Sexy yoga modes, Zen meditaiton in minutes, multiple choice Ayurvedic constitutions, yup, Vanity fair proves that you can sell anything these days, no matter how sacred.
When I was younger I thought that the Western world was lacking in spirituality. I was reading plenty of books about the East at the time and deduced that our impoverished consumer culture could benefit from a healthy dose of Eastern wisdom. I was forever quoting Sufi stories, yoga techniques and principles of Ayurvedic medicine and it’s a wonder that anyone could stand talking to me.
The other day, though, picking up a copy of the Italian version of Vanity Fair, I discovered to my horror that the East has long since arrived and has now become an exotic edition to that same impoverished culture that sees fit to sell anything that turns a buck.
First of all, I was amused to learn in an editorial that not only is laughing good for you but that 5 minutes of laughter a day is equivalent to 6 hours of Zen meditation. Those poor Japanese monks. If someone had just tickled their toes every now and then they could have saved all those mind-boggling sessions of staring at walls, thinking about the sound of one hand clapping.
For those inclined to take a break from the stresses of daily modern life, there were luminous villas in Florence available and, delight of delights, each room was designed according to the principles of feng shui. God bless those ancient Chinese whose timeless wisdom now makes our vacations that little bit more harmonious.
From there I moved on to the extensive health section and there was scarcely an article that didn’t feature an Eastern trick or two. There was a page dedicated to yoga and I was gratified to see a voluptuous female model contorting her body into suggestive but spiritual poses. Oh, for the days of black and white photos of Indian men in brown underpants performing asanas!
The real treat to follow was the Discover Your Ayurvedic Constitution! 5000 years of Indian medicine condensed into a 2 page spread where each of the three main constitutions was represented by yet more lithe female models. Dressed in fiery stiletto red, cool backless blue and swaying green skirts, I forgot to answer the multiple-choice questions that are probably rendering any number of Ayurvedic practitioners unemployed even as you read this.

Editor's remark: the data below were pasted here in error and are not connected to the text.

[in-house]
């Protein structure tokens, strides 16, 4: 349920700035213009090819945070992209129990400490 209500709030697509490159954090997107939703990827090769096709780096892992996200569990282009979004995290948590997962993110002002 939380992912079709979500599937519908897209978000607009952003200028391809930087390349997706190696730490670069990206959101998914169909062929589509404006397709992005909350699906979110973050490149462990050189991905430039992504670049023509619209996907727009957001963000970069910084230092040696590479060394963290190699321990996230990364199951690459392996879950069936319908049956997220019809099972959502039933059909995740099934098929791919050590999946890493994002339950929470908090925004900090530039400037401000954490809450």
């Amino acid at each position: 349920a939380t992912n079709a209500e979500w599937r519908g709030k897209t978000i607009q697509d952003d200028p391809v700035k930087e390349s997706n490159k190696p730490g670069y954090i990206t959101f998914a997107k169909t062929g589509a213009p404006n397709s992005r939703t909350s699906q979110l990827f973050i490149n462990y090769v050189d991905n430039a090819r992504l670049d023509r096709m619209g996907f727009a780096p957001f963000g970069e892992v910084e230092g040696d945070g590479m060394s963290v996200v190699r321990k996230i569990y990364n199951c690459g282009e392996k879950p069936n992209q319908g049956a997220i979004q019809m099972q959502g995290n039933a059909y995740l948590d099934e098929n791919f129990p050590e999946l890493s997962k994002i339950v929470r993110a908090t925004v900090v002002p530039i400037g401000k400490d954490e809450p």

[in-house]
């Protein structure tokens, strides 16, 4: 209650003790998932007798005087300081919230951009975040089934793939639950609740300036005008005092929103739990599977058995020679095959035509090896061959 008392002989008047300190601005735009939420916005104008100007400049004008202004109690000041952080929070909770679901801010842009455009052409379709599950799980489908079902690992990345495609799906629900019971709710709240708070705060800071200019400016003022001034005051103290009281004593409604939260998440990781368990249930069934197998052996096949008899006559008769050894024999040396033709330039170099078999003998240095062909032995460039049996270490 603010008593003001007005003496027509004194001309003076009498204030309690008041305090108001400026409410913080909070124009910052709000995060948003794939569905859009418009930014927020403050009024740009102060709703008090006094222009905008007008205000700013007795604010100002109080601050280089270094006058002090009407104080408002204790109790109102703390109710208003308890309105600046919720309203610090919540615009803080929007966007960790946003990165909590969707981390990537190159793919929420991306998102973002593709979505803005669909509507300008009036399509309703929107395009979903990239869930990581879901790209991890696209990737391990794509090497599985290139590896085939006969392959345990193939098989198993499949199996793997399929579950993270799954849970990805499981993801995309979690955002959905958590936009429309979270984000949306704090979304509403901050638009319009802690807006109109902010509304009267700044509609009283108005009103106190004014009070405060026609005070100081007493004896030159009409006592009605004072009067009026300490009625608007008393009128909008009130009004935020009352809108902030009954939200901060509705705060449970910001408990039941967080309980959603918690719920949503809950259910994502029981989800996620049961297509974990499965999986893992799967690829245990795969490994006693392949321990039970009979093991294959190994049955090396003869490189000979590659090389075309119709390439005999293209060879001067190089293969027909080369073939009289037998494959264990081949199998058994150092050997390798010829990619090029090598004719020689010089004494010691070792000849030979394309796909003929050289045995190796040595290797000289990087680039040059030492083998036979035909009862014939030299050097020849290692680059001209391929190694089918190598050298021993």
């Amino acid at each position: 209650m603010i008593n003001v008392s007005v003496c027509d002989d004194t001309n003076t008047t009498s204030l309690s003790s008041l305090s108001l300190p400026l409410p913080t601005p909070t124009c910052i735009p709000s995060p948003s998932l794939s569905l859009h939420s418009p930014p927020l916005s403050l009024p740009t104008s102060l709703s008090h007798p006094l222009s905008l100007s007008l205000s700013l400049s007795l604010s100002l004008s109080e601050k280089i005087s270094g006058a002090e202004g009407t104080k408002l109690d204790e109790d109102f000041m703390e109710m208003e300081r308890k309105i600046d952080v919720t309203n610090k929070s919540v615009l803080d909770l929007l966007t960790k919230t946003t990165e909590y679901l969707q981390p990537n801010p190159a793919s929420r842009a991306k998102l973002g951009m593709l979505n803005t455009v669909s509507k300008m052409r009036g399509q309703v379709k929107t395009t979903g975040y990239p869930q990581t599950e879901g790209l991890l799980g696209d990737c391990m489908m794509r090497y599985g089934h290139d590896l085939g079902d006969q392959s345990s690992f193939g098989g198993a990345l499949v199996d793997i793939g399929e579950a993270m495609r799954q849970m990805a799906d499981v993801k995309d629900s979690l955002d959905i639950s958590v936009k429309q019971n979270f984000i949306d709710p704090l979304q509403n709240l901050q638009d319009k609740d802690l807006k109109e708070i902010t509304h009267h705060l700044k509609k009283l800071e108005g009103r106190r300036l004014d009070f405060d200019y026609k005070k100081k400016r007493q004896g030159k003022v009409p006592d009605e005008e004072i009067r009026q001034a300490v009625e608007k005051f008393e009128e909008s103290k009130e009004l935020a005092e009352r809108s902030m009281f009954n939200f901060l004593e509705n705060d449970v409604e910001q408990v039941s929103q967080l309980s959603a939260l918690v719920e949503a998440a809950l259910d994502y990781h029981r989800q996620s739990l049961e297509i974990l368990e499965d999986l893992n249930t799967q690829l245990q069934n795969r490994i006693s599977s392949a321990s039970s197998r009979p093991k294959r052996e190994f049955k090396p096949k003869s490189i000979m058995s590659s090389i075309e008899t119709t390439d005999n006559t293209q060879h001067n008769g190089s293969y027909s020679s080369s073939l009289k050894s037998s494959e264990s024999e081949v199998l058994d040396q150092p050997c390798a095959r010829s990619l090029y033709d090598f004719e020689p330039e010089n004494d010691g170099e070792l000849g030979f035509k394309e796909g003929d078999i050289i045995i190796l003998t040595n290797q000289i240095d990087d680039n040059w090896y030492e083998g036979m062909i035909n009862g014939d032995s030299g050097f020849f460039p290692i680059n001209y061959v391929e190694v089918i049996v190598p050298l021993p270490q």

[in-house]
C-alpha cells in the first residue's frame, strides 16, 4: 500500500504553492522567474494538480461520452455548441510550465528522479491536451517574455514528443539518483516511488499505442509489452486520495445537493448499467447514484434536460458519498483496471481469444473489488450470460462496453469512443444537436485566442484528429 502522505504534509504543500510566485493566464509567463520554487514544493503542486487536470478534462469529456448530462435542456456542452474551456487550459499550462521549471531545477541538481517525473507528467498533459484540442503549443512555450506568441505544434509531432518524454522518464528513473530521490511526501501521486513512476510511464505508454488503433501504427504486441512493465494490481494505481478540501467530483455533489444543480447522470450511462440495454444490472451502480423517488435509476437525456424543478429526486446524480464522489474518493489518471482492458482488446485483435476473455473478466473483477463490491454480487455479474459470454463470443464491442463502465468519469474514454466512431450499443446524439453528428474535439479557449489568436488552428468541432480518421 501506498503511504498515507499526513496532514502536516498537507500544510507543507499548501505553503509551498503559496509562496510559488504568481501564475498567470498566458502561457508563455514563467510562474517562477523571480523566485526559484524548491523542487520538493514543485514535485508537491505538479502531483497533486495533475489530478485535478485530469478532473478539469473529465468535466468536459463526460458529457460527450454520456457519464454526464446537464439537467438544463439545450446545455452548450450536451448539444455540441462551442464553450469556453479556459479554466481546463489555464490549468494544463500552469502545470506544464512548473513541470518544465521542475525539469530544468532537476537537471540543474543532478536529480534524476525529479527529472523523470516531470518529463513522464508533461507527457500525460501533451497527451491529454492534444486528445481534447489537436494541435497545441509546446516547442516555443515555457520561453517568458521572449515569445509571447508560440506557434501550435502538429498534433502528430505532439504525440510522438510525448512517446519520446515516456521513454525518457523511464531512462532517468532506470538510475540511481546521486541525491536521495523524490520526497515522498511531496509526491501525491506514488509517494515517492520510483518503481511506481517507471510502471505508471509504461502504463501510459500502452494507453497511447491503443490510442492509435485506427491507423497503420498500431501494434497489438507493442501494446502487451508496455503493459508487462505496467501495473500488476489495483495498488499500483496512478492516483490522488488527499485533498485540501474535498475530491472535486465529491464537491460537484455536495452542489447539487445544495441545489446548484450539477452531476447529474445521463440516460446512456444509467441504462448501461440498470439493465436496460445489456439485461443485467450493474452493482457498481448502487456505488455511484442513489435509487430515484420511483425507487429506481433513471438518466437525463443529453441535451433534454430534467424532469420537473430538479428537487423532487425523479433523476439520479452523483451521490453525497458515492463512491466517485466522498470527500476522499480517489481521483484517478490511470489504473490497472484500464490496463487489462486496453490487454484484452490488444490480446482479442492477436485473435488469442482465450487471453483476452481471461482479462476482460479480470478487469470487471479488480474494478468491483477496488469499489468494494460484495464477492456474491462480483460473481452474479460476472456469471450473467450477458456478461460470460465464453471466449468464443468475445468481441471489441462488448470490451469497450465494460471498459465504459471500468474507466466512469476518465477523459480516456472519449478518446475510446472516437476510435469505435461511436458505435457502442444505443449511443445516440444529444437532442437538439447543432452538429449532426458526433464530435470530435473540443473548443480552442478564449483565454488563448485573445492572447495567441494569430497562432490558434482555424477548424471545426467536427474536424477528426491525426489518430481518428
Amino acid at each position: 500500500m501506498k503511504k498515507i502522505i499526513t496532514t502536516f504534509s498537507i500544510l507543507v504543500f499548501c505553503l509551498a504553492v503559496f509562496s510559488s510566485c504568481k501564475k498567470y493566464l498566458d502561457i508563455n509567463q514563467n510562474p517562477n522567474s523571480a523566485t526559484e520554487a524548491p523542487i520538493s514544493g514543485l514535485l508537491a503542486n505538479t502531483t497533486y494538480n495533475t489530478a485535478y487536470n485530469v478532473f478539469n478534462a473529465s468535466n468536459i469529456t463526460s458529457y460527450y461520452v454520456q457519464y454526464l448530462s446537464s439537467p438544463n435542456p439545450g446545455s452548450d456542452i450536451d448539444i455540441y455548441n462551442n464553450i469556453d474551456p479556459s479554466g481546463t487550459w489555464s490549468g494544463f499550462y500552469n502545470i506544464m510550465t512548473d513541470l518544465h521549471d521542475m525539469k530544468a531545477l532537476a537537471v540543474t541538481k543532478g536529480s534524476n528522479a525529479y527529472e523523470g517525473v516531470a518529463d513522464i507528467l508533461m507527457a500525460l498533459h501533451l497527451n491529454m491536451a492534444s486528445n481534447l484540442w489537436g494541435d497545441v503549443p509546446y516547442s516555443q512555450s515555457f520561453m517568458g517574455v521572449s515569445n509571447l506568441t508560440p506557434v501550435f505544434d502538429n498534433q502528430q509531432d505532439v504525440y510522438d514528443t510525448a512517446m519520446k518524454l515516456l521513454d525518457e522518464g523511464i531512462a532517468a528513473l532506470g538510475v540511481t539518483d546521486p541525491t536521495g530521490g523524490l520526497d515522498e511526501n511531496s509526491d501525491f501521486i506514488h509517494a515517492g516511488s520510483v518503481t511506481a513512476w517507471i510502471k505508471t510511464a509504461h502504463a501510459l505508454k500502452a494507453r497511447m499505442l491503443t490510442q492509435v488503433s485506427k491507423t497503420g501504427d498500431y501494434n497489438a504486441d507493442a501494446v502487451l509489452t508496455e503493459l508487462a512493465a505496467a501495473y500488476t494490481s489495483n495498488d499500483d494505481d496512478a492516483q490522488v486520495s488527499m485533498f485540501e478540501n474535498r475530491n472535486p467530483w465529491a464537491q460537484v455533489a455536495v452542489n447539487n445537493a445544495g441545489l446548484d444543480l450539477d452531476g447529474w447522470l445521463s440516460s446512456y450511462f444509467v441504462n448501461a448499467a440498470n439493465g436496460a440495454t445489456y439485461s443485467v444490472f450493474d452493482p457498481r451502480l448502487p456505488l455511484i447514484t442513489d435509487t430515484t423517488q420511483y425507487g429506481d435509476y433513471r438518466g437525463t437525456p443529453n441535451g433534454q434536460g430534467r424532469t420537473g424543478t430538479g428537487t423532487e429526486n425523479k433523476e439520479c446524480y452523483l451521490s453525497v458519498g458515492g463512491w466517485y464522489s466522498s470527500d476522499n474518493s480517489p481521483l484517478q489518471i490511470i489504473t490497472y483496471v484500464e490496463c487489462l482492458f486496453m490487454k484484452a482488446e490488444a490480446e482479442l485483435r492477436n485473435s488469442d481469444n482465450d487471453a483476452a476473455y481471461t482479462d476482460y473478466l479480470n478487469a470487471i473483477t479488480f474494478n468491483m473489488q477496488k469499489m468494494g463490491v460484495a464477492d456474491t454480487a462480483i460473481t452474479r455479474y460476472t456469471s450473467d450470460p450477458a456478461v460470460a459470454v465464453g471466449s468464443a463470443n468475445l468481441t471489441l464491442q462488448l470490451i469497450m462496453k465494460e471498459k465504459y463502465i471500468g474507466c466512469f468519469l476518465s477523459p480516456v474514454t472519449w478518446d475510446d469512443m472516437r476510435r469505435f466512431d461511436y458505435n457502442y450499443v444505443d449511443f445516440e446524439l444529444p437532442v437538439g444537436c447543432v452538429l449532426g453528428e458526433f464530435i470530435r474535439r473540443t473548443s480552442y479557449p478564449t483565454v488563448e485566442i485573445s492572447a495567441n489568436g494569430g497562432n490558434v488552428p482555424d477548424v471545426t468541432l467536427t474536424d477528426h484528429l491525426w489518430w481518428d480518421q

By now quite beyond salvation, I scanned the remaining pages at random and the article about new labour-saving household devices might have perked me up had it not been for the Lose your stress in 60 seconds! article that followed it. Estimated reading time: 6 minutes.
Might not the reason for all this stress – an ailment that is apparently an integral part of our modern lifestyle – be that we think we can lose in the space of a minute? How can we be in a hurry to relax? I thought we’d saved a bunch of time with all those new hi-tech devices?
Talk to almost anyone these days and if they have the least interest in getting laid, they’ll all acknowledge themselves to be following a spiritual path. No one believes in judgements any more and everyone keeps a close eye on their energy. When I was 18 I thought that would make a perfect world. It never occurred to me that thousands of years of spiritual disciplines, medicine and mystic poetry could become a fashion.
Weekend courses in shiatsu, 5 minute yoga routines, meditation practices for when you sit in traffic, Reiki master certifications at the right price – it’s all been put up for sale. And been made to look ridiculous in the process.
A famous yogi in India in the 30’s declined to share his learning with students from America and Europe.
“Teach yoga to you? Never! You’d only make a business out of it.”
Ok, ok, maybe I should just tune into the universal flow, maybe take a snack appropriate to my ayurvedic constitution and try that 60 second routine for losing all the stress I picked up reading the stupid magazine in the first place. Or, if I could just see the funny side I’d be well on my way to Zen Enlightenment in the space of half an hour.